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Often referred to as a Statement of Profit and Loss, or P&L, this financial report shows the revenues and expense generated and incurred by a company over a specified period of time.It shows the net gain or loss from the company's equity position during the stated accounting period.In the context of financial accounting, the term consolidate often refers to the consolidation of financial statements, where all subsidiaries report under the umbrella of a parent company.Consolidation also refers to the merger and acquisition of smaller companies into larger companies.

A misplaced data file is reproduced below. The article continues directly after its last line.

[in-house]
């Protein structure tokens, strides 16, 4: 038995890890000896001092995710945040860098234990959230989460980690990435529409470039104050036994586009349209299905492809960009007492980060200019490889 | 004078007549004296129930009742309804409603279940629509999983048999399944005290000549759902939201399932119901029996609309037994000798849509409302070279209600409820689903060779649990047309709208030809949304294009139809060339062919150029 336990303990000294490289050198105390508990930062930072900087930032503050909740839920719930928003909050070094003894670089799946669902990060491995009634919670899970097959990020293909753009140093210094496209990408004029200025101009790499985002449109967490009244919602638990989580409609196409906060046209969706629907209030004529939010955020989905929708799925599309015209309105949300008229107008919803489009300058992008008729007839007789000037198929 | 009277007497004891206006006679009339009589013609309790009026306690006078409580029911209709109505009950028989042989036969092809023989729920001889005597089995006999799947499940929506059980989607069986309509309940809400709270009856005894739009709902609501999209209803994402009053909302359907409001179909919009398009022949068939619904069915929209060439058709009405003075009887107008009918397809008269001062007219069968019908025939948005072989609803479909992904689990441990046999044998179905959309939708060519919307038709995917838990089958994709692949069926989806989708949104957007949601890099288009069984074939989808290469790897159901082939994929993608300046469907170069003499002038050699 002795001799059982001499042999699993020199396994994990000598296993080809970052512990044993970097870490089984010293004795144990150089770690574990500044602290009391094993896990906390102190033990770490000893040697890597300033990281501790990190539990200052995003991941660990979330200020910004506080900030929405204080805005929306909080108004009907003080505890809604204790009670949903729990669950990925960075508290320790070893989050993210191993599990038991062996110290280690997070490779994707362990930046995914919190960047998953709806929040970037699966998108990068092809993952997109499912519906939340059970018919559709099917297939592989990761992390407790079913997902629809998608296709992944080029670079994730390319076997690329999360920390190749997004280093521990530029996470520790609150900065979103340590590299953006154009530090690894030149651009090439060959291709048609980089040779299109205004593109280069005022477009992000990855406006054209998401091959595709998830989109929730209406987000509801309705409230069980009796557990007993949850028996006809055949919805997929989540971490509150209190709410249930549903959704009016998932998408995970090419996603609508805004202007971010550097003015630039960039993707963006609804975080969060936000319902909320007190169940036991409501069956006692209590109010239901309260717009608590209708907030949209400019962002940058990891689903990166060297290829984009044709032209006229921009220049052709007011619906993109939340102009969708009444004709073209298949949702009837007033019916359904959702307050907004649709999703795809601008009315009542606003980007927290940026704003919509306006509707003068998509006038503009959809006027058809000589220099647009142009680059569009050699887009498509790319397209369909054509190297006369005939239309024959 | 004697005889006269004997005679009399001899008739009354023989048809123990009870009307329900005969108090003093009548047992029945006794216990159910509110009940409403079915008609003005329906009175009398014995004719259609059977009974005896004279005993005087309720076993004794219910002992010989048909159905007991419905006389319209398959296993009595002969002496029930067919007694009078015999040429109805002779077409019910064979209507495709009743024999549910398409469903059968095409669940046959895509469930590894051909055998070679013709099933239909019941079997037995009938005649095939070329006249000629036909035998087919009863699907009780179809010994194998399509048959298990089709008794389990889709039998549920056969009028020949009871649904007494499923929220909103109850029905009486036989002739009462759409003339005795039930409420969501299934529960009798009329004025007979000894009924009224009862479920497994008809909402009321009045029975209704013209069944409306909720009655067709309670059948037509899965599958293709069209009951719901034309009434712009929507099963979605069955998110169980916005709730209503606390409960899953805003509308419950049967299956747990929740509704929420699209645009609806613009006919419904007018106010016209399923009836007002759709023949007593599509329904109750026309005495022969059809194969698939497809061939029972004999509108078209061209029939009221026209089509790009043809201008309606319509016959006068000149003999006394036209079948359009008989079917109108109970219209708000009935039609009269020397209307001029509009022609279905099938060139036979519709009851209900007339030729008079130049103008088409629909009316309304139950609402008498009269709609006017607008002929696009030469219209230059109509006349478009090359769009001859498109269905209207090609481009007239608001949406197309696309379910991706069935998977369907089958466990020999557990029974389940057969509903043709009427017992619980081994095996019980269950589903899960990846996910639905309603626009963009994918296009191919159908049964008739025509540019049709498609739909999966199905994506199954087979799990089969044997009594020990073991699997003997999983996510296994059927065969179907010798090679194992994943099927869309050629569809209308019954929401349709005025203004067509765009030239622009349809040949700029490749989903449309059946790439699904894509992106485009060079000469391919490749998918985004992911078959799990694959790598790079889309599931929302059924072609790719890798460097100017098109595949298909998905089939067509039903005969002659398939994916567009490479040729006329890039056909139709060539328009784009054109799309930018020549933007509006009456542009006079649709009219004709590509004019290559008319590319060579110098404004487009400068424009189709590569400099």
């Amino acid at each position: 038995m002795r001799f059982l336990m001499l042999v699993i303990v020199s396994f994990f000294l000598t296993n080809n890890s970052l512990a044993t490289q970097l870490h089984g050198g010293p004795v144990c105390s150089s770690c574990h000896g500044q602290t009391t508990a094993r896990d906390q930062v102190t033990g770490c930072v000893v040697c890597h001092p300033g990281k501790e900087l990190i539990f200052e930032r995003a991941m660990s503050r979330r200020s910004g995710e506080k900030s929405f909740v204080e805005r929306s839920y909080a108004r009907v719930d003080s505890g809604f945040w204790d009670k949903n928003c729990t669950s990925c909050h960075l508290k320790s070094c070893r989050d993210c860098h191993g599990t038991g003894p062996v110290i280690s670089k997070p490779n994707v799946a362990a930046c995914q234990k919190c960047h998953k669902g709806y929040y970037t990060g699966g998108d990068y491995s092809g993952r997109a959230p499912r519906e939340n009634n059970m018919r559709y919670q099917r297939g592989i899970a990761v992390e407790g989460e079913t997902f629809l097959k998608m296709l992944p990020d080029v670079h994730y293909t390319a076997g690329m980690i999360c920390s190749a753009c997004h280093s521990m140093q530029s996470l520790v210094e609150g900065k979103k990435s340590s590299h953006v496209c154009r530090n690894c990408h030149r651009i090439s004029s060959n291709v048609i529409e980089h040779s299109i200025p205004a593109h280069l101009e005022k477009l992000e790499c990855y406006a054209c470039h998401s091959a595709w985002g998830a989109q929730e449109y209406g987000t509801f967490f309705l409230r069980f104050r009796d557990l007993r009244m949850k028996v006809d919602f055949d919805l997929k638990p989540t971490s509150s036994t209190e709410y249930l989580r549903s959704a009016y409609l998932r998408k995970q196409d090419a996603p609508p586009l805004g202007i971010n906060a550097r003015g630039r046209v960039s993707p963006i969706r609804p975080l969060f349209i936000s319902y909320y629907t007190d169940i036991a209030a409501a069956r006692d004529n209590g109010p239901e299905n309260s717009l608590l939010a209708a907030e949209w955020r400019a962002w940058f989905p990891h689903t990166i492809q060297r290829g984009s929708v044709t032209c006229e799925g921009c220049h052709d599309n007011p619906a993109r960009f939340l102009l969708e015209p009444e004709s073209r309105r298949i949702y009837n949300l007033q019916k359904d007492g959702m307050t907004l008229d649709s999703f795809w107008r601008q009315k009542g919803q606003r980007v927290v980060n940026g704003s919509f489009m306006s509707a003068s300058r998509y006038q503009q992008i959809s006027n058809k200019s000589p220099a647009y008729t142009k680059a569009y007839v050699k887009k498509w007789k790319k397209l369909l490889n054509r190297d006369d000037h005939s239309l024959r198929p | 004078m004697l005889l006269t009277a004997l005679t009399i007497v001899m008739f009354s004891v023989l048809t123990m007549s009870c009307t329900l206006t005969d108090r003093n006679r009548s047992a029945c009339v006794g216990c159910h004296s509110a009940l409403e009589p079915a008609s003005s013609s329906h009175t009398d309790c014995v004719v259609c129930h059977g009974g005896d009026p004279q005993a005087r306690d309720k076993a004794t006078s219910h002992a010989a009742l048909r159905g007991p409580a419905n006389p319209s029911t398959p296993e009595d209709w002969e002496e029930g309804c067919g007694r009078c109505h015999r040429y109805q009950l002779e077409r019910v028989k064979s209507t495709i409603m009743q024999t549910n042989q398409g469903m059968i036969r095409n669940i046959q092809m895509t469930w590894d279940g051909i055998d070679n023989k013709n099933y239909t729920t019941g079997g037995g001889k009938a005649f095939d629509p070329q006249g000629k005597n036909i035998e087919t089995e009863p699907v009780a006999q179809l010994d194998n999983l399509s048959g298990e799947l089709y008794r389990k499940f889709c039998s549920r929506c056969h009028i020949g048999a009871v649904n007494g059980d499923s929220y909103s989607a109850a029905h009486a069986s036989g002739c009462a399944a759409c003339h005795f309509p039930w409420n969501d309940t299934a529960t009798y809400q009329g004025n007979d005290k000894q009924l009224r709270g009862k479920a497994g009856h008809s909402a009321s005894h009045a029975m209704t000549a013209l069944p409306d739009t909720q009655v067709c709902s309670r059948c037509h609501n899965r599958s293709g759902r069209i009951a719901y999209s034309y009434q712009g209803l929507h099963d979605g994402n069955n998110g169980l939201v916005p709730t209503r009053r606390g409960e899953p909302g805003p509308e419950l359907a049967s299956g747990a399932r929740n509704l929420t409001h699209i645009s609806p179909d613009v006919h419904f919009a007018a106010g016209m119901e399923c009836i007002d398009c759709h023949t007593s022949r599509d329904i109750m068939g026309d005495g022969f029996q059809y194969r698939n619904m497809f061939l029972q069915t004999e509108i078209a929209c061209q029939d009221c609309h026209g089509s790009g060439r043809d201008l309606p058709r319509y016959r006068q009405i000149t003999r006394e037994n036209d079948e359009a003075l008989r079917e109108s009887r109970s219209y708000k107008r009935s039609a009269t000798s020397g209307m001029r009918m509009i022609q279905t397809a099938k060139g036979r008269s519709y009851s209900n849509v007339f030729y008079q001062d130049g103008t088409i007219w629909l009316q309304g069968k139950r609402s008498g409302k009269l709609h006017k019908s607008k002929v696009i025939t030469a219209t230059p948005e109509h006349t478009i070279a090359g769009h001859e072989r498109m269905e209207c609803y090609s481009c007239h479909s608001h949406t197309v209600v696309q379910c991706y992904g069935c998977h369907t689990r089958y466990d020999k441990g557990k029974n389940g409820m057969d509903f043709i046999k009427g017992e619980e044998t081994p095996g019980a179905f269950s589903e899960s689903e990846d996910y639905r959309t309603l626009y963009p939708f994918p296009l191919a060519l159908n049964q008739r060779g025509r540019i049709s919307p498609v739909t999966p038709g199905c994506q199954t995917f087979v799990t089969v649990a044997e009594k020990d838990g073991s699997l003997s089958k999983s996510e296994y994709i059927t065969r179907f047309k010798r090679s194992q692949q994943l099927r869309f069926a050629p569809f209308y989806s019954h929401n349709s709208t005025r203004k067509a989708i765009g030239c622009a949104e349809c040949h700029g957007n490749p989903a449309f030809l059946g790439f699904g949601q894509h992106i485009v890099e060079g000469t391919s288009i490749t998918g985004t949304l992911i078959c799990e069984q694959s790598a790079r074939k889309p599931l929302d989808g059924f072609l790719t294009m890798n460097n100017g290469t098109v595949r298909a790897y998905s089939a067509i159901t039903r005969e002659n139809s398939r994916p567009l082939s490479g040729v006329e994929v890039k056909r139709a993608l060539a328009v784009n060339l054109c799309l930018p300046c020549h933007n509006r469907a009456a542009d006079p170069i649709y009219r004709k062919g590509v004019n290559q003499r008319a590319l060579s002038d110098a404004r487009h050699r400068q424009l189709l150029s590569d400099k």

To consolidate is to combine assets, liabilities and other financial items of two or more entities into one.(Since the purchases of electricity by MGC from NEP and the purchases of gas by NEP from MGC did not occur outside of the economic entity they are also eliminated.) The .It will also report all of the liabilities of the economic entity.Beginning with Quick Books 2011, you can produce a new balance sheet report by class, showing assets, equity and liability, and a consolidated balance sheet for the company.If the divisions are separate legal entities, even if wholly owned, you should have separate Quick Books accounts for each company.Under some circumstances, you’ll need an upgrade or use of a third-party program to import the financial data into Quick Books.Quick Books lets you identify transactions by class, giving the user great flexibility in how to define class.Consolidated financial statements combine the financial statements of separate legal entities controlled by a parent company into one set of financial statements for the entire group of companies.For example, let's assume that Northern Electric Power (NEP) is an electric utility with its stock traded on a stock exchange.(Amounts owed and receivable between NEP and MGC are eliminated in the consolidated balance sheet.) This is a very brief overview of consolidated financial statements.It is a major topic within the university course and textbook entitled advanced accounting.